Let’s look at the science behind optimism. Specifically, let’s review the results of the Optimism-Pessimism Scale from a sampling of patients who had taken the MMPI Psychological Test between 1962 and 1965.
Being an optimist is both life-affirming, and healthier, in more ways than one. The results of the study suggested that having a pessimistic style, or a tendency of people to explain life events in a negative way, was significantly associated with an increased risk of an early death. Even when the researchers corrected the results for age and sex, and related factors, a higher pessimism scale score was associated with an increase in death (mortality).
Using Setbacks to Fuel Optimism
Dr. Martin Seligman, Ph.D., past president of the American Psychological Association, also studied the issues of optimism and how that influenced one’s life and performance. His theory was that those people were optimistic about life and achievement actually achieved more and kept moving forward.
After observing this happening in a number of people over several situations, he then went on to predict the athletes who would perform best and win medals at the Olympics. What happened is that his predictions did turn out to be true in all the competitors except for one. One of the swimmers actually finished a tenth of a second after the winner. The first person had been predicted to win because he was the most optimistic about how he approached life.
While some people thought Dr. Seligman might have been wrong, he pointed out that optimistic people never give up and that he expected that this “loss” would not stop the athlete in the next competition. What happened is that the athlete in the second and subsequent swimming competitions actually did win.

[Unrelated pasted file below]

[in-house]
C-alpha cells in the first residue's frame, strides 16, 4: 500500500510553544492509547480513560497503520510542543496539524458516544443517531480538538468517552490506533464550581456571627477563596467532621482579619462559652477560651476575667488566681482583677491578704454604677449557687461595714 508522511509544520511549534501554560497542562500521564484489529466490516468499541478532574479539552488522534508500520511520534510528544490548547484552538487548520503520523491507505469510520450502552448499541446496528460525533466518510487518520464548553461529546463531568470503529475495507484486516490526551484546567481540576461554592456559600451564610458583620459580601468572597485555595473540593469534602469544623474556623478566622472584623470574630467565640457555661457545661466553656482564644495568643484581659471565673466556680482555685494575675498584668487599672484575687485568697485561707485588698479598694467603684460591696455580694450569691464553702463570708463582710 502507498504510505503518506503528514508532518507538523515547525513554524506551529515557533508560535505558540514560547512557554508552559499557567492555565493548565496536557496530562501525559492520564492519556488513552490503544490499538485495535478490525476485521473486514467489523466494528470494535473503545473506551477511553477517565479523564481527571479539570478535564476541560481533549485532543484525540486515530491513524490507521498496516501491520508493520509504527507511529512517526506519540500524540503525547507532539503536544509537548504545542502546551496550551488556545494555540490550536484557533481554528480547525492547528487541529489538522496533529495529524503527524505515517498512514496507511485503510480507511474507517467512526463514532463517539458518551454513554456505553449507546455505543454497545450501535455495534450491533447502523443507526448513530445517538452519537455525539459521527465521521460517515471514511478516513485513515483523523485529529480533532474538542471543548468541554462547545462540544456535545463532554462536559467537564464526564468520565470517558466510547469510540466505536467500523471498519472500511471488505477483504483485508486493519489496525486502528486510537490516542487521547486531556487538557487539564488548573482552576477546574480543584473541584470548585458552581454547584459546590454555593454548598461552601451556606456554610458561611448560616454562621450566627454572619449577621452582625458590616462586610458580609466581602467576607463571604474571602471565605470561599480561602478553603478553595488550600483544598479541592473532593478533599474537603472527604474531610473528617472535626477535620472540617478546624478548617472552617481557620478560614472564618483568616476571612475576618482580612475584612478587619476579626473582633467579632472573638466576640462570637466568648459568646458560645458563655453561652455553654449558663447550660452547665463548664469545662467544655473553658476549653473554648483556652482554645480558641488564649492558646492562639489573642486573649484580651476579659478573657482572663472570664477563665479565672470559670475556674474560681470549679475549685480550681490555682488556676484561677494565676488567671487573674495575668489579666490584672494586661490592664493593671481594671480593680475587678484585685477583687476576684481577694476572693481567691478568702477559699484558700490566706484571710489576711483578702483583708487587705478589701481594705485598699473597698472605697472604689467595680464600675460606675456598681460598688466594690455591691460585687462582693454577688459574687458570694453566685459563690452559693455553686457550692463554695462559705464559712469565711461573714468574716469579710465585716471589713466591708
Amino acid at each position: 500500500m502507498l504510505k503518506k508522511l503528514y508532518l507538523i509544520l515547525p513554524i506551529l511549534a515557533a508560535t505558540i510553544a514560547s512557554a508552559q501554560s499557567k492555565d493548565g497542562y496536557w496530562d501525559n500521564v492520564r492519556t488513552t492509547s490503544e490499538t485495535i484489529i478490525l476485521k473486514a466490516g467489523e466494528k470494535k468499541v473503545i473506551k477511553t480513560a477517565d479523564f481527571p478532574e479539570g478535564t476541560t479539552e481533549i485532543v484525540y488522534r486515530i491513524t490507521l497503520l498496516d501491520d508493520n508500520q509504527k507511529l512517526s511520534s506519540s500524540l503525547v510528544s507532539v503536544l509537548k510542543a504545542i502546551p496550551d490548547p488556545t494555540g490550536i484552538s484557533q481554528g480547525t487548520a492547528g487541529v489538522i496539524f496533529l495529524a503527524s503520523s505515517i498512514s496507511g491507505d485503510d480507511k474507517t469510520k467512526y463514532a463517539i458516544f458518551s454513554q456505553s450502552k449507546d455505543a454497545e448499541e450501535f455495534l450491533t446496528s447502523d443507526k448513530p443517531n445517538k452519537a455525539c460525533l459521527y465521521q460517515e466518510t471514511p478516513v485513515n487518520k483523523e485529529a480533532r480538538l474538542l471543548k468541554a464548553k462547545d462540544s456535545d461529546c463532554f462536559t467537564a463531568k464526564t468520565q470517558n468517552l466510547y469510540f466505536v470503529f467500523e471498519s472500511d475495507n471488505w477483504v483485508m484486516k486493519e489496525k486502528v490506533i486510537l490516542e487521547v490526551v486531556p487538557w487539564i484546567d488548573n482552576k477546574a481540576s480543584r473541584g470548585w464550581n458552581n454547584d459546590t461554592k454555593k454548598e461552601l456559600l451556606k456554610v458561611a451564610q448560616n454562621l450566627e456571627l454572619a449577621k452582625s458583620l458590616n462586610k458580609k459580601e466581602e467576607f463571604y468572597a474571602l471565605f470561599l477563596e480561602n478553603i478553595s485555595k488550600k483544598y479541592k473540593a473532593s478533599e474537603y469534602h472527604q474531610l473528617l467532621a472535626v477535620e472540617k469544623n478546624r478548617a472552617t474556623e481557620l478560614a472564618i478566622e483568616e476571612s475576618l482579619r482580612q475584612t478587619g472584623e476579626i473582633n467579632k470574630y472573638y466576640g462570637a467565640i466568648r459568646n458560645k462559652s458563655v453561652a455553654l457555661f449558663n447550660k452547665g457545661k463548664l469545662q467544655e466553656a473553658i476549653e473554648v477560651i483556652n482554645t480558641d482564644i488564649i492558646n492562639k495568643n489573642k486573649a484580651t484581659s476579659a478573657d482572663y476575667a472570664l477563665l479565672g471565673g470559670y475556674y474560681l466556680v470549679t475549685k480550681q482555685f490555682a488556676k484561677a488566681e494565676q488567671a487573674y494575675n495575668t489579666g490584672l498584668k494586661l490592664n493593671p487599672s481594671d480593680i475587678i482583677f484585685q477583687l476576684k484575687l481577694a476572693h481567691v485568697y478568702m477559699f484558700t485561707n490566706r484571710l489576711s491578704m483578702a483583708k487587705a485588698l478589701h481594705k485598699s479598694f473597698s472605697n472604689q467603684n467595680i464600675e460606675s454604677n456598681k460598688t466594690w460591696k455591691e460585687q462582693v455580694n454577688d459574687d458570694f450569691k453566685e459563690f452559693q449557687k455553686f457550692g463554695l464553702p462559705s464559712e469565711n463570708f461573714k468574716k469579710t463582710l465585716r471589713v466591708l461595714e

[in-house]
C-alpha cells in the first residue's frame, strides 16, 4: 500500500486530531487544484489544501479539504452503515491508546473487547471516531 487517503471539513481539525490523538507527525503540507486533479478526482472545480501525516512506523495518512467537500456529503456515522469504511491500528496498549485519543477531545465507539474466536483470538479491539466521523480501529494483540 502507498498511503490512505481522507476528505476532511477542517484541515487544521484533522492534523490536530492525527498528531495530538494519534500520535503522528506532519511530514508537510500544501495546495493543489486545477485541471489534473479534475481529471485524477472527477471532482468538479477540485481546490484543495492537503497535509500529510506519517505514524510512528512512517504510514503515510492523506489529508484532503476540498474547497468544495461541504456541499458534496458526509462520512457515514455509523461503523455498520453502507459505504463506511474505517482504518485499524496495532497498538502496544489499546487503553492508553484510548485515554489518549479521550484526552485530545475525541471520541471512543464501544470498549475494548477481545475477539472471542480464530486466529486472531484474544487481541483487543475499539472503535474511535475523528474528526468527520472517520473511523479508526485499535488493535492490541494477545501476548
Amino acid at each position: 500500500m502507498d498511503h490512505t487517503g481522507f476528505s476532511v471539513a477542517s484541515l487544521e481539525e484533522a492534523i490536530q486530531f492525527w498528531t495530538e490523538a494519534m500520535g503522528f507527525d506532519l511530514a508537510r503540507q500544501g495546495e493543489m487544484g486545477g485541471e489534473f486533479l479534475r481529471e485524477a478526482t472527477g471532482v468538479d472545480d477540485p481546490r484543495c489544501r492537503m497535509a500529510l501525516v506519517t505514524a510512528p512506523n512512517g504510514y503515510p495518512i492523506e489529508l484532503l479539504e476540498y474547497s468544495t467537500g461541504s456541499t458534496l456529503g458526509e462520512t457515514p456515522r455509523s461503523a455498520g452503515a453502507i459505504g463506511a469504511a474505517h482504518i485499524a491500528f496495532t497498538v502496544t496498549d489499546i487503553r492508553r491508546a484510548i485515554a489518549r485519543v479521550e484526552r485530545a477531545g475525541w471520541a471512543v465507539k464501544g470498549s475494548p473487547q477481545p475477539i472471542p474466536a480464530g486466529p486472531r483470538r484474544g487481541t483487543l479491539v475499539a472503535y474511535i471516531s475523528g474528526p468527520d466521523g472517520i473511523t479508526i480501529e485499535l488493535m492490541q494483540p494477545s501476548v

Dr. Seligman pointed out that optimistic people learn from their mistakes and take corrective actions to improve their performance. Pessimists, on the other hand, see a loss as a failure and then give up, believing negative things about themselves and their abilities.
We can learn from the optimist. They use setbacks as learning experiences that can help them enhance and improve their future behaviors and performance. The more we look on the positive optimistic side of situations, the better we are. The optimist might be upset over the loss but they do not make negative statements about themselves and do not give up. They just “try over and over again” just like the “Little Engine That Could.” If others “destroy our optimism” by their efforts to control, or through situations that “take control away” from us, then it is important to look for ways in which we can “re-assert” ourselves again!
The Consequences of Pessimism
These studies tend to add to the research on the “mind-body interaction” and the effects of the mind on one’s long-term health and functioning. The manner in which people attempt to understand or explain the causes of stressful situations, problems, life events, illness and injuries, can significantly affect their health and functioning. Further, the use of a pessimistic explanation, and our style of relating to others and the world, can significantly undermine one’s psychological and physical functioning and health.
There at least five ways by which pessimism could affect our mortality:
- Pessimists are passive and have more bad life events, as a result, than optimists.
- More bad life events are associated with shorter lives.
- Pessimists, believing that “nothing I do matters,” comply less well with medical advice, give up sooner when facing setbacks and problems, take fewer preventive matters, and use poorer health habits like continuing to smoke or drink excessively.
- Pessimists become depressed at a markedly higher rate than optimists do, and depression is associated with mortality.
- The immune system of pessimists functions less adequately than that of optimists because their belief system seems to “shut down the mind and body functioning.”
Pessimism is identifiable early in life and it is changeable! However, you have to make a decision to think and act differently than you have learned up to this point in your life. Acting “as if” is critical if you are to make this permanent shift in your thinking.